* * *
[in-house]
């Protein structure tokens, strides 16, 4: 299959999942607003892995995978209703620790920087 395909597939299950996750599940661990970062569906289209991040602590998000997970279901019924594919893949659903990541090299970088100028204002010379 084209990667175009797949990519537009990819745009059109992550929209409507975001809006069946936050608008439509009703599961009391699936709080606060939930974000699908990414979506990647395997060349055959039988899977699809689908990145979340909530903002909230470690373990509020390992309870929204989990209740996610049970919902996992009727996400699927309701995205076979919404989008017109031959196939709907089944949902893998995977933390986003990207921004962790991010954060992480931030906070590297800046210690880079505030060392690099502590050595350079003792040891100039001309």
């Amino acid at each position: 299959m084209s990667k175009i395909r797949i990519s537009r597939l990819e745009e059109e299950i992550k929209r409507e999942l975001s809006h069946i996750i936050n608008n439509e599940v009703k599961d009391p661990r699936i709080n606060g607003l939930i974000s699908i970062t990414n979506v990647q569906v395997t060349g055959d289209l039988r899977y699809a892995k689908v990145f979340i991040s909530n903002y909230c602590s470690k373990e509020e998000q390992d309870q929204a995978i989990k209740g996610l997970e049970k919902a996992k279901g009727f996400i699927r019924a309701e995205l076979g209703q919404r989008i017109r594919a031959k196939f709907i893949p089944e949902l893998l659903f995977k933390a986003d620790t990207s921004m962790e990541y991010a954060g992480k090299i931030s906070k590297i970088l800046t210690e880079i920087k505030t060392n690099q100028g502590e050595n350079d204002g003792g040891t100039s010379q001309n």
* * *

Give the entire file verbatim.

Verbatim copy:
[in-house]
């Protein structure tokens, strides 16, 4: 299959999942607003892995995978209703620790920087 395909597939299950996750599940661990970062569906289209991040602590998000997970279901019924594919893949659903990541090299970088100028204002010379 084209990667175009797949990519537009990819745009059109992550929209409507975001809006069946936050608008439509009703599961009391699936709080606060939930974000699908990414979506990647395997060349055959039988899977699809689908990145979340909530903002909230470690373990509020390992309870929204989990209740996610049970919902996992009727996400699927309701995205076979919404989008017109031959196939709907089944949902893998995977933390986003990207921004962790991010954060992480931030906070590297800046210690880079505030060392690099502590050595350079003792040891100039001309």
């Amino acid at each position: 299959m084209s990667k175009i395909r797949i990519s537009r597939l990819e745009e059109e299950i992550k929209r409507e999942l975001s809006h069946i996750i936050n608008n439509e599940v009703k599961d009391p661990r699936i709080n606060g607003l939930i974000s699908i970062t990414n979506v990647q569906v395997t060349g055959d289209l039988r899977y699809a892995k689908v990145f979340i991040s909530n903002y909230c602590s470690k373990e509020e998000q390992d309870q929204a995978i989990k209740g996610l997970e049970k919902a996992k279901g009727f996400i699927r019924a309701e995205l076979g209703q919404r989008i017109r594919a031959k196939f709907i893949p089944e949902l893998l659903f995977k933390a986003d620790t990207s921004m962790e990541y991010a954060g992480k090299i931030s906070k590297i970088l800046t210690e880079i920087k505030t060392n690099q100028g502590e050595n350079d204002g003792g040891t100039s010379q001309n």